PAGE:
Most every driver knows that bald tires pose a significant danger and could lead to an accident, especially in inclement weather. But, many don't understand how having a keen eye for the wear patterns on tires can give you a better indication of how well your tires are gripping the road. Learning how to spot irregular tire wear will help you spot potential problems before they grow into big issues and help your wallet, as well.
As your tires wear down, the tread patterns begin to flatten out. The rate at which this happens depends on many factors, including the quality of the tires, the condition of the roads most often traveled, and the individual driver's maintenance and driving habits. A few of the most common causes for faster-than-normal wear on tires is improper inflation, improper alignment, and hard-braking when stopping.
If the wear on your tires seems to be concentrated in the middle of the tread, with the outer-tread not in contact with the road, you are over-inflating the tires. The opposite side to this is under-inflation, where the outer-tread is in contact with the road more, wearing down faster than the inside tread. To prevent these two types of irregular wear, make sure you check your tire pressure often and always follow the tires specs. After adjusting the pressure, look at your tires to make sure that all rows of tread are in even contact with the pavement.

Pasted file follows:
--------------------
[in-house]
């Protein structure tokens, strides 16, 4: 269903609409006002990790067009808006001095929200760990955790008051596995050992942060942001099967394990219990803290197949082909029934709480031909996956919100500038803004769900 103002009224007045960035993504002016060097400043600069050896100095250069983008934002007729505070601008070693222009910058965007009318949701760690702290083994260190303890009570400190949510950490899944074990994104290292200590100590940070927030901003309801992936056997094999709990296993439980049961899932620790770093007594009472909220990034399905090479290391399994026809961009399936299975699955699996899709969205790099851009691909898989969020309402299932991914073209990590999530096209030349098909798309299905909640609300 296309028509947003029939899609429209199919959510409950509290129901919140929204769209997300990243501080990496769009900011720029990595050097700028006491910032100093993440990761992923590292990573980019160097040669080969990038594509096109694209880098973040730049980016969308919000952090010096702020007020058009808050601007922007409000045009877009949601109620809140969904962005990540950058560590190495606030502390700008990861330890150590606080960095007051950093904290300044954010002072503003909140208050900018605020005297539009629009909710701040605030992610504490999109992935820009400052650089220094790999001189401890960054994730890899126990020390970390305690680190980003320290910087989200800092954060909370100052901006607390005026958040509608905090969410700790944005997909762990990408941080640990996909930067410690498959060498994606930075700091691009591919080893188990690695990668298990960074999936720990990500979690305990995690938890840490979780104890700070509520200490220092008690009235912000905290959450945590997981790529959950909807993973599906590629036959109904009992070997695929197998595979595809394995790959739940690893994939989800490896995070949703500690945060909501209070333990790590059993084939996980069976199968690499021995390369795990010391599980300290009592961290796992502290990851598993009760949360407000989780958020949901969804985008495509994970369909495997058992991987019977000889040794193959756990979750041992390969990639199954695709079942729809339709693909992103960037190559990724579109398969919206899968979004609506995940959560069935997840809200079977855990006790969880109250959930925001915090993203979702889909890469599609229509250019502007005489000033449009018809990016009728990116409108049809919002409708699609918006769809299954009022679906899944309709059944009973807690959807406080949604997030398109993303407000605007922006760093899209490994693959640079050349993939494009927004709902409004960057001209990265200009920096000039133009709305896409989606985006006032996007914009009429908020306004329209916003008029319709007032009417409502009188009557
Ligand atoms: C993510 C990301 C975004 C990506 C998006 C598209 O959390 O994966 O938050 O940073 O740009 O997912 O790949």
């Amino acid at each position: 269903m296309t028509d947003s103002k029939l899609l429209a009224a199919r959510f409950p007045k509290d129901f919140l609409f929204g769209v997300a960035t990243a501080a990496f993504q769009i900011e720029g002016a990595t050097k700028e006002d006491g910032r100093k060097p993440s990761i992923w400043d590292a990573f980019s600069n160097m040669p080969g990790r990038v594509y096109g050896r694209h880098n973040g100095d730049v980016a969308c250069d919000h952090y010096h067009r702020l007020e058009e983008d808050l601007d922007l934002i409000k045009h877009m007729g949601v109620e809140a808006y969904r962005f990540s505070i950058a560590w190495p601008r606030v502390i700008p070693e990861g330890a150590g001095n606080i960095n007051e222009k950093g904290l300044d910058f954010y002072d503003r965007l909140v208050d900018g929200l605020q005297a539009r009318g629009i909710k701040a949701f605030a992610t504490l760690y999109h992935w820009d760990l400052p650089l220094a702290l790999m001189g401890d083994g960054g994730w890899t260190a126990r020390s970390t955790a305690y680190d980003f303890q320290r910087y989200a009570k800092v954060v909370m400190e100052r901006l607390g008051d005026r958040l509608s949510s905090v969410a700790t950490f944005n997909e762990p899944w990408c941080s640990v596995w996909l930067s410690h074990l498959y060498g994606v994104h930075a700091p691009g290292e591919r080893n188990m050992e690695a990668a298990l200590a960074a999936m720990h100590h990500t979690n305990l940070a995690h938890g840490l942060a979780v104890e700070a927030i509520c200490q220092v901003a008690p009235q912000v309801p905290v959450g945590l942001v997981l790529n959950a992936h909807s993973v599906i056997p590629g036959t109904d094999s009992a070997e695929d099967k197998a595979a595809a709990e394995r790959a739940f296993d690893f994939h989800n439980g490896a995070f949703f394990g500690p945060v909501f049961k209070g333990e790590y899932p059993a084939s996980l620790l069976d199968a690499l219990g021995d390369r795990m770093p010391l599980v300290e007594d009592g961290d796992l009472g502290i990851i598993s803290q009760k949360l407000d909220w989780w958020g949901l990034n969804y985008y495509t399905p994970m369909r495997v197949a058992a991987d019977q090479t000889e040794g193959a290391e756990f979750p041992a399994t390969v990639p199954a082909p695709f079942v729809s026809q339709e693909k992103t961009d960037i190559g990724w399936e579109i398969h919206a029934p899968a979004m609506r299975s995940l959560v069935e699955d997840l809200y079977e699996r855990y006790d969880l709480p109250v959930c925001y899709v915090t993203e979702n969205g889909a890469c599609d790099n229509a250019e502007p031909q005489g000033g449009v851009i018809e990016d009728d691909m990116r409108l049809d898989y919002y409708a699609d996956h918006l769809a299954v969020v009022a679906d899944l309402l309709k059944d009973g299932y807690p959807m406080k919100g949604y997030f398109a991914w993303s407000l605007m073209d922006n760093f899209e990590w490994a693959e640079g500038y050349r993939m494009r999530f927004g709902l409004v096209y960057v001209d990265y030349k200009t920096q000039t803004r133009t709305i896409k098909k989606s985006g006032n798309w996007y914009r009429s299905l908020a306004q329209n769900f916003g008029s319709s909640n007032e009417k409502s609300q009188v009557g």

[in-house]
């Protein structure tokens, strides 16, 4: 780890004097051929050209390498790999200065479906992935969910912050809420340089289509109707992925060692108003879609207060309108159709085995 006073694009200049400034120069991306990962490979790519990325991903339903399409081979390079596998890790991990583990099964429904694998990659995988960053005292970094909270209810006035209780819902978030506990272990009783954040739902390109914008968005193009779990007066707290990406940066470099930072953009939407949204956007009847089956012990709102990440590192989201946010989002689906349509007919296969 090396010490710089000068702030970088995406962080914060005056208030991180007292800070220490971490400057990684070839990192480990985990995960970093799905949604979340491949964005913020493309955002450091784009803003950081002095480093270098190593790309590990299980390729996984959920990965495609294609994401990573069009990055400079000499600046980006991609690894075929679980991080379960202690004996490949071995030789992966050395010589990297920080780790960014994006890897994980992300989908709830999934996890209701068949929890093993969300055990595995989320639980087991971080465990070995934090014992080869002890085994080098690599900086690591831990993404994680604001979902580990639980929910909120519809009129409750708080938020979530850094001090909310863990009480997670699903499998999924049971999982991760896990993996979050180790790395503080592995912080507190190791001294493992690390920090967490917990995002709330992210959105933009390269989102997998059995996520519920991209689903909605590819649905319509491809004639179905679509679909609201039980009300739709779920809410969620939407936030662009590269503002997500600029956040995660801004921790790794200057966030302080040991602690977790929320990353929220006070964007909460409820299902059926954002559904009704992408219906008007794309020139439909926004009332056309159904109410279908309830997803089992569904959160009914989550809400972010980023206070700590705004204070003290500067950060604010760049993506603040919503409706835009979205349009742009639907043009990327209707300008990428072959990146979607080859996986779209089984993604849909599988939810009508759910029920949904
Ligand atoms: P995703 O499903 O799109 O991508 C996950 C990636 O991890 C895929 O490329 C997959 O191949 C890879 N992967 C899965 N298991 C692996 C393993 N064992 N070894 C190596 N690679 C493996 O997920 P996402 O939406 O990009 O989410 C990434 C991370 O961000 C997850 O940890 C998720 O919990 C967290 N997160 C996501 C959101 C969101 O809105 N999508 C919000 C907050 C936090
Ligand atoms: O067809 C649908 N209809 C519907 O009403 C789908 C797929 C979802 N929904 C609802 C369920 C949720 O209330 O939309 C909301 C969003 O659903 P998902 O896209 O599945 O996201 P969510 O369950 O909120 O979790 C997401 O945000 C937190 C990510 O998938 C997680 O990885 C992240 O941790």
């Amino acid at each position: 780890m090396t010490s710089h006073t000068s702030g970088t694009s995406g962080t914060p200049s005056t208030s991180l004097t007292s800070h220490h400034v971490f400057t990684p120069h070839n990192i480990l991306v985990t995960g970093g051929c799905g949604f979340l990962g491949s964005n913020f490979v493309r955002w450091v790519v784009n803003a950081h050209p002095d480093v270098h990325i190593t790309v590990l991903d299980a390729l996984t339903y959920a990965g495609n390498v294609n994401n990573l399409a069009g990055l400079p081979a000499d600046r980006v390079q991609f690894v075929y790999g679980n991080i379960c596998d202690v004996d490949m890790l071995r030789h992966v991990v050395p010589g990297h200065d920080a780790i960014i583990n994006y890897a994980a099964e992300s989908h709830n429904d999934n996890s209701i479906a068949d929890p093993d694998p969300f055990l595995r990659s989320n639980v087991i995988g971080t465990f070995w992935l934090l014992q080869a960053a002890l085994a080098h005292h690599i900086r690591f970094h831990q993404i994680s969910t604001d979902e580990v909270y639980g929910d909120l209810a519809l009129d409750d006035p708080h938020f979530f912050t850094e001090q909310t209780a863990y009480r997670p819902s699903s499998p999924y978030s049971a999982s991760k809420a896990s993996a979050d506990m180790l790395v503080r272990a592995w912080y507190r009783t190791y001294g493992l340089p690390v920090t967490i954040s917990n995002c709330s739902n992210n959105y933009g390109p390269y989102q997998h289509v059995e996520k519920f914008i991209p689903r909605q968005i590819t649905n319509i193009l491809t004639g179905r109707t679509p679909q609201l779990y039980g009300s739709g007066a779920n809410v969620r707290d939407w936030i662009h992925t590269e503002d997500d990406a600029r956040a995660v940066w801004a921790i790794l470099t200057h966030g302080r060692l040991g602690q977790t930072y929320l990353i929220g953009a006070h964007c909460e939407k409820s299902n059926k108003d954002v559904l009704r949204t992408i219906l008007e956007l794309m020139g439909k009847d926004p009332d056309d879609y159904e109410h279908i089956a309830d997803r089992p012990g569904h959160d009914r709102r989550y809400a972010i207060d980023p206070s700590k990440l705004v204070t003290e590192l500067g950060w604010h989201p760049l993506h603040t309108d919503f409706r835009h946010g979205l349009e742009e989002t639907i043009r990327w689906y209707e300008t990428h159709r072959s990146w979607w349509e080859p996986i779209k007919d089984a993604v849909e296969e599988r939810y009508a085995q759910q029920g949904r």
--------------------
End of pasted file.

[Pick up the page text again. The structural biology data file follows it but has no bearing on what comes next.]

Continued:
Proper alignment is imperative to keeping your tires wearing down smoothly and uniformly. Improper alignment can cause several different types of irregular wear patterns. One such pattern is what is known as "feathering"; when the tread is worn flatter on one side and higher on the other. Another type is outer-shoulder wear, denoted by the excessive wear of one of the inner or outer ribs of the tread, unaffecting the ribs.
Finally, another common irregular wear pattern is flat-spotting, when the tire develops a flat spot affecting only one area. This indicates the vehicle has been parked for extended periods of time, allowing for the weight of the vehicle to flatten that one spot. Depending on the condition of the tires, these usually level themselves out after being driven on for a few miles.